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Stealth Bomber


Stealth Bomber
Virtually invisible to radar, the Stealth Bomber is a scientific vision turned reality
Commonly known as the Stealth Bomber, the Northrop Grumman B-2 Spirit is a ground-breaking piece of aviation. The design was a giant leap forward in aviation technology and was first flown on 17 July 1989 before joining the US Air Force’s operational fleet in 1993. Four 19,000 pound thrust F118-GE engines allow the B-2 to cruise at high subsonic speeds and was, at its peak, the largest military programme at Boeing with 10,000 people employed on the project. The engine is so state of the art that it uses a temperature control system to minimise the aircraft’s thermal signature. A strategic, long-range heavy bomber, it only achieved full operational capacity in 2003, ten years after its introduction into the fleet. Twenty-one B-2s are now in operation and are located at the Whiteman Air Force Base in Missouri but are often transported around by a portable hangar system. The most frightening attribute of the B-2 is its capacity to carry an immense payload. Its armament includes many types of nuclear weaponry, Mark 84 bombs, cruise missiles and a rotary rocket launcher to name but a few. A key member of the USA’s long range strike arsenal, it can fly in any weather condition and is a force to be reckoned with, especially as it is being constantly updated and improved by the US Air Force.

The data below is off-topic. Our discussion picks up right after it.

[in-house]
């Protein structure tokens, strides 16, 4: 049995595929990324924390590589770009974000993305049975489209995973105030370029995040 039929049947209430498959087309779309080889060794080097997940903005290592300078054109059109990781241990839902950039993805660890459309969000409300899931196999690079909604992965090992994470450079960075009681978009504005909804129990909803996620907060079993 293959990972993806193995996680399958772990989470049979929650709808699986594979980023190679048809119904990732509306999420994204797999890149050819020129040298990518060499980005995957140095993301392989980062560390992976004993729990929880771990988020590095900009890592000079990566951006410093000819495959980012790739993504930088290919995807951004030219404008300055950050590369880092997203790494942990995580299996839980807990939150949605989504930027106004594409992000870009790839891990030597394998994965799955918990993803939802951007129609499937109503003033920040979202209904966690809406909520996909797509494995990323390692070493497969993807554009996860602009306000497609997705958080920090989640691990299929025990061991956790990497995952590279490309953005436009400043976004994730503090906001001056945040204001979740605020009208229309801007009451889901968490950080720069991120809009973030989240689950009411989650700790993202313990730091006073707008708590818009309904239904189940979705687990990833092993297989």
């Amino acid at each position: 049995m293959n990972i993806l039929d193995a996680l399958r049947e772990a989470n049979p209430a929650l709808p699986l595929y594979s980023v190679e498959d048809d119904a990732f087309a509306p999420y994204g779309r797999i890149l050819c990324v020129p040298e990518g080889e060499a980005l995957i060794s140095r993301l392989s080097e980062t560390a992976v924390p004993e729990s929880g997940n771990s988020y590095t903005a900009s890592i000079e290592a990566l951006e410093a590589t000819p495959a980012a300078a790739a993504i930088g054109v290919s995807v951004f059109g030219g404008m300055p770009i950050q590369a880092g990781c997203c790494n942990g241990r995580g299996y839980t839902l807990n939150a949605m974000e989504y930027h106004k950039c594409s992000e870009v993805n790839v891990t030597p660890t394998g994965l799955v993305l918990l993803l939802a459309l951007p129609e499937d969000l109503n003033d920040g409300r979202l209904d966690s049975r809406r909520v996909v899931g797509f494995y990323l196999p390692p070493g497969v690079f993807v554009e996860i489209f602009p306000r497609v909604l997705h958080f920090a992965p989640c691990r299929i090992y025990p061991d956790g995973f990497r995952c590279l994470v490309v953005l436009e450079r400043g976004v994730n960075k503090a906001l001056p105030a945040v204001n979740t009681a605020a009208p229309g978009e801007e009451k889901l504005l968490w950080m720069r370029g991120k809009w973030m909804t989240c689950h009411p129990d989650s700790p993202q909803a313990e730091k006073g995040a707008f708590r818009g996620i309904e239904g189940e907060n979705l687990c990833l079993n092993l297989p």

Stealth Bomber